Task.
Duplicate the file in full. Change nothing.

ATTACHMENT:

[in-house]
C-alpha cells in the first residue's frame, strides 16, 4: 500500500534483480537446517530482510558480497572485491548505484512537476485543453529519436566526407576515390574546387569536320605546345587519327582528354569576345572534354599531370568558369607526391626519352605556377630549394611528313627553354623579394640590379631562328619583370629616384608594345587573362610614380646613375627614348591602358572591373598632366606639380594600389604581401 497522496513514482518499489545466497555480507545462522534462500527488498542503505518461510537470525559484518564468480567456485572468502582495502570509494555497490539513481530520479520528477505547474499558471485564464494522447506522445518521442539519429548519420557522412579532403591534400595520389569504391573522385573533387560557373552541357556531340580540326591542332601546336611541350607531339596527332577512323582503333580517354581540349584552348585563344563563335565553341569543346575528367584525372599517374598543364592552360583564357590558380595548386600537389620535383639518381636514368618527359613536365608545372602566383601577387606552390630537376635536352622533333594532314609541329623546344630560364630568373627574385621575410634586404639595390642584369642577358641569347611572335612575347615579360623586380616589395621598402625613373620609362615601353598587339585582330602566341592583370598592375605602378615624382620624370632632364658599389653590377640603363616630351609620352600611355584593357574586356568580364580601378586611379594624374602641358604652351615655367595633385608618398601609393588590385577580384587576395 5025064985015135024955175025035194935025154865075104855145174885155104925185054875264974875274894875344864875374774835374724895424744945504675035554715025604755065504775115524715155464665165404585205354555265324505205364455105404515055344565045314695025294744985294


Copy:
[in-house]
C-alpha cells in the first residue's frame, strides 16, 4: 500500500534483480537446517530482510558480497572485491548505484512537476485543453529519436566526407576515390574546387569536320605546345587519327582528354569576345572534354599531370568558369607526391626519352605556377630549394611528313627553354623579394640590379631562328619583370629616384608594345587573362610614380646613375627614348591602358572591373598632366606639380594600389604581401 497522496513514482518499489545466497555480507545462522534462500527488498542503505518461510537470525559484518564468480567456485572468502582495502570509494555497490539513481530520479520528477505547474499558471485564464494522447506522445518521442539519429548519420557522412579532403591534400595520389569504391573522385573533387560557373552541357556531340580540326591542332601546336611541350607531339596527332577512323582503333580517354581540349584552348585563344563563335565553341569543346575528367584525372599517374598543364592552360583564357590558380595548386600537389620535383639518381636514368618527359613536365608545372602566383601577387606552390630537376635536352622533333594532314609541329623546344630560364630568373627574385621575410634586404639595390642584369642577358641569347611572335612575347615579360623586380616589395621598402625613373620609362615601353598587339585582330602566341592583370598592375605602378615624382620624370632632364658599389653590377640603363616630351609620352600611355584593357574586356568580364580601378586611379594624374602641358604652351615655367595633385608618398601609393588590385577580384587576395 5025064985015135024955175025035194935025154865075104855145174885155104925185054875264974875274894875344864875374774835374724895424744945504675035554715025604755065504775115524715155464665165404585205354555265324505205364455105404515055344565045314695025294744985294